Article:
PageRank is Google’s popular search algorithm. PageRank works by counting the number and quality of links to a page to determine a rough estimate of how important the node is. The underlying assumption is that more important nodes are likely to receive more links from other websites.

More in documentation.

We will use cypher loading to load only the nodes of the biggest component and set a weight threshold of 100 for relationships.

call algo.pageRank.stream(
// Match only the biggest component 
'MATCH (u:Hero) WHERE u.component = 136 RETURN id(u) as id
','
MATCH (u1:Hero)-[k:KNOWS]-(u2:Hero)
// Similarity threshold 
WHERE k.weight >= 100
RETURN id(u1) as source, id(u2) as target
',{graph:'cypher'}
) yield node,score 
WITH node,score ORDER BY score DESC limit 10 
return node.name as name, score;

Captain America has the highest pagerank score. He is located in the middle of the network with a total of 24 relations and also relations to most of the other important heroes in the network like Thor, Spiderman and Iron Man. If we check all heroes related to Captain America, we can notice, that they have on average higher Pagerank score just because of this relation to Captain America.

marvel_pagerank.png

* Node color from white (less) to red (more): Pagerank

Closeness centrality

Closeness centrality is defined as the total number of links separating a node from all others along the shortest possible paths. In other words, to calculate closeness, one begins by calculating, for each pair of nodes in the network, the length of the shortest path from one to the other (aka the geodesic distance). Then for each node, one sums up the total distance from the node to all other nodes.[2]

Closeness can be interpreted as an index of time-until-arrival of something flowing through the network. The greater the raw closeness score, the greater the time it takes on average for information originating at random points in the network to arrive at the node. Equally, one can interpret closeness as the potential ability of a node to reach all other nodes as quickly as possible.[2]

More in documentation.

We will use cypher loading to load only the nodes of the biggest component and set a weight threshold of 100 for relationships. With closeness centrality it is especially important that we load only a single component.

Unfortunately, when the graph is unconnected, closeness centrality appears to be useless because the distance between two nodes belonging to different components is infinite by convention, which makes the sum in 2 infinite too and therefore its inverse equal to zero. For every node of such a graph, there is always another node belonging to another component: indices of all vertices of the graph are therefore useless and the calculation of the index is limited to the largest component, omitting the roles played by individuals of other components.[3]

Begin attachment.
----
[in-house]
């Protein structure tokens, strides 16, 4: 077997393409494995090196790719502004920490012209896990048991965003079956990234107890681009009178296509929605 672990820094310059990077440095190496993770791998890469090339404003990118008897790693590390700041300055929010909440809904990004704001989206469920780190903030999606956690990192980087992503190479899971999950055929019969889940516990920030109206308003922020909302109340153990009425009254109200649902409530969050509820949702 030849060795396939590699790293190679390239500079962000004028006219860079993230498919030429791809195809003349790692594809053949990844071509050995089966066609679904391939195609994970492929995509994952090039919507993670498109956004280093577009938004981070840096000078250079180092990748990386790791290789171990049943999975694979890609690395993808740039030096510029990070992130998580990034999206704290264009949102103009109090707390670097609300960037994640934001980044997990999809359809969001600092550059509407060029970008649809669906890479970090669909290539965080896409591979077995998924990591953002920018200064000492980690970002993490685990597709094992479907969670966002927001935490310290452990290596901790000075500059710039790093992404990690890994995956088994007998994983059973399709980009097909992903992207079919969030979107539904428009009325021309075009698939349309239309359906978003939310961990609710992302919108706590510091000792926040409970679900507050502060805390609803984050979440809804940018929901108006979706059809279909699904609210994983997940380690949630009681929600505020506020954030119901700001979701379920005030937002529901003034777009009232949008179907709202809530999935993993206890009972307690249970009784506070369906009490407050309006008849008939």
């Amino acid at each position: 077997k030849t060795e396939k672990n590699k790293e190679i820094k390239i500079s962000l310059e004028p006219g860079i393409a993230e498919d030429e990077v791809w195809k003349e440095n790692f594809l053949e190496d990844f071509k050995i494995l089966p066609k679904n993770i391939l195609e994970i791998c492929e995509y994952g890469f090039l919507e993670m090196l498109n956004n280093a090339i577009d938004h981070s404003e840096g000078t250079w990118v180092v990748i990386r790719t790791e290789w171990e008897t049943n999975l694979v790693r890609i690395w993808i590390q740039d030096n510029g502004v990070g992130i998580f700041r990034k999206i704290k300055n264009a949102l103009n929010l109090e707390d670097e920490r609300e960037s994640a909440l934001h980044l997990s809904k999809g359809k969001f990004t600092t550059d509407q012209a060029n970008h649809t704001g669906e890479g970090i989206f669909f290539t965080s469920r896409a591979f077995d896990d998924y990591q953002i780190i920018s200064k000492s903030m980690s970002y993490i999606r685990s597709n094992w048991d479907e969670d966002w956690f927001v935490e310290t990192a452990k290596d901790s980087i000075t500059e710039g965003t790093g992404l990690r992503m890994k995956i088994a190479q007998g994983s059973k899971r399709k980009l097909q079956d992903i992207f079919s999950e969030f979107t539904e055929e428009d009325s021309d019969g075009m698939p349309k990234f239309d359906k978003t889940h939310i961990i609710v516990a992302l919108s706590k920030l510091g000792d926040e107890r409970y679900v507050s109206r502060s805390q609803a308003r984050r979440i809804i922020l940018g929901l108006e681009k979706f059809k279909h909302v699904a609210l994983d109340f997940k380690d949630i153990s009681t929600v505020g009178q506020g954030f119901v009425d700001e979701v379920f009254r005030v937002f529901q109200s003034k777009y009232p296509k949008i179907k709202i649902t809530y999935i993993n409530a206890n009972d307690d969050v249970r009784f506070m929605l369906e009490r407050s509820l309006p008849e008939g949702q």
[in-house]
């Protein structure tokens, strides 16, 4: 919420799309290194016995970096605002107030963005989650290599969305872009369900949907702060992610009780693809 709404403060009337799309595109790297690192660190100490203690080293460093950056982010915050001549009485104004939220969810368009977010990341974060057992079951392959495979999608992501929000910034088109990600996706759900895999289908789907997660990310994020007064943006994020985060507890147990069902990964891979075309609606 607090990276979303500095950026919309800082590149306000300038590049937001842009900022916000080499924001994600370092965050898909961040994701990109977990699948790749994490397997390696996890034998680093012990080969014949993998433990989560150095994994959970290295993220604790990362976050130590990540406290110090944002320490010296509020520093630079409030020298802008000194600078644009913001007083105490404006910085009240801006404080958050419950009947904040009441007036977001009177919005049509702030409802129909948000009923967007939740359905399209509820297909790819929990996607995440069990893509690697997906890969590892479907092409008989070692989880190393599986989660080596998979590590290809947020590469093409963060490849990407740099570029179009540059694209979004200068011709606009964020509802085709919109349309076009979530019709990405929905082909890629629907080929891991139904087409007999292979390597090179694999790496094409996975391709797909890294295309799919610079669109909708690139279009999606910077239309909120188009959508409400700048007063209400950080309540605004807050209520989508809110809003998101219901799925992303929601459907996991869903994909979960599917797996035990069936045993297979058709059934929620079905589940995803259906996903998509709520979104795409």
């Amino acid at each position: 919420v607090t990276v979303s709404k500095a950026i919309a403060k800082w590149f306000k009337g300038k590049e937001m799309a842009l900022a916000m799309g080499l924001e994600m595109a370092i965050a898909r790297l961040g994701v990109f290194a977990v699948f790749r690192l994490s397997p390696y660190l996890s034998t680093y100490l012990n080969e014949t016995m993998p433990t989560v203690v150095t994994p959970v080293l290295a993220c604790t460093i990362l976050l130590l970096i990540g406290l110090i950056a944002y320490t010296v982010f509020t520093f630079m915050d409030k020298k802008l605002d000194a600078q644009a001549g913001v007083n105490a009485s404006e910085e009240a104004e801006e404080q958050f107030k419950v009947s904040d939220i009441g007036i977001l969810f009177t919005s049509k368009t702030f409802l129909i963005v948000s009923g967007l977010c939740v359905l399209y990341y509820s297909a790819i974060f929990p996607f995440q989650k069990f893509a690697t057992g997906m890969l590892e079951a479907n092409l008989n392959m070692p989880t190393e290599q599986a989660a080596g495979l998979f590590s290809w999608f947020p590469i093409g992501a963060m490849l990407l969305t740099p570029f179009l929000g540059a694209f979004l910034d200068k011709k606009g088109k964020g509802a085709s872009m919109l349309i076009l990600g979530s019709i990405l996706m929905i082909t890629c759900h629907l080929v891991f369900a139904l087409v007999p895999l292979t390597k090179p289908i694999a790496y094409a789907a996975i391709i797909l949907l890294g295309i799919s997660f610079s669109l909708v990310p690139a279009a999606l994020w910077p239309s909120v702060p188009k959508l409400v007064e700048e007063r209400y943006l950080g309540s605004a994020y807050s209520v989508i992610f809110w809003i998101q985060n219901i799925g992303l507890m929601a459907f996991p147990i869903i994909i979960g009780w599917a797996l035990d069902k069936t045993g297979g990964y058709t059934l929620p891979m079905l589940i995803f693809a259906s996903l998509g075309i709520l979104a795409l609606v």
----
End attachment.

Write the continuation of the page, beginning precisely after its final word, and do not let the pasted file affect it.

CALL algo.closeness.stream(
// Match only the biggest component 
'MATCH (u:Hero) WHERE u.component = 136 RETURN id(u) as id
','
MATCH (u1:Hero)-[k:KNOWS]-(u2:Hero) 
// Similarity threshold 
WHERE k.weight >= 100
RETURN id(u1) as source,id(u2) as target
',{graph:'cypher'}) YIELD nodeId, centrality
WITH nodeId,centrality 
ORDER BY centrality DESC LIMIT 10
MATCH (h:Hero) where id(h)=nodeId
RETURN h.name as hero, centrality

Captain America is in such a privileged position, that he will be leading in all categories of centralities. We can observe that nodes in more tight communities have higher closeness centrality indexes while those on the brinks and less connected have smaller values. Second thing we can notice is that also the overall position of nodes in the graph matter as the middle community has on average higher closeness centrality as others. As an example both Iron Man and Vision have higher closeness centrality than Spiderman, while Spiderman has higher Pagerank index than them.

marvel_closeness.png

* Node color from white (less) to red (more): Closeness centrality

Harmonic Centrality

The harmonic mean has been known since the time of Pythagoras and Plato as the mean expressing “harmonious and tuneful ratios”, and later has been employed by musicians to formalize the diatonic scale, and by architects as paradigm for beautiful proportions.[4]

Social network analysis is a rapid expanding interdisciplinary field, growing from work of sociologists, physicists, historians, mathematicians, political scientists, etc. Some methods have been commonly accepted in spite of defects, perhaps because of the rareness of synthetic work like (Freeman, 1978; Faust & Wasserman, 1992). Harmonic centrality was proposed as an alternative index of closeness centrality defined on undirected networks. Results show its computation on real cases are identical to those of the closeness centrality index, with same computational complexity and we give some interpretations. An important property is its use in the case of unconnected networks.[3]

CALL algo.closeness.harmonic.stream( 
// Match only the biggest component 
'MATCH (u:Hero) WHERE u.component = 136 RETURN id(u) as id 
',' 
MATCH (u1:Hero)-[k:KNOWS]-(u2:Hero) 
// Similarity threshold 
WHERE k.weight >= 100 
RETURN id(u1) as source,id(u2) as target '
,{graph:'cypher'}) YIELD nodeId, centrality 
WITH nodeId,centrality 
ORDER BY centrality DESC LIMIT 10 
MATCH (h:Hero) where id(h)=nodeId 
RETURN h.name as hero, centrality

Harmonic centrality was proposed as an alternative for closeness centrality to help solve the problem of disconnected components. Because of this we get back very similar results, given that we also have a single connected component.

marvel_harmonic

Betweenness Centrality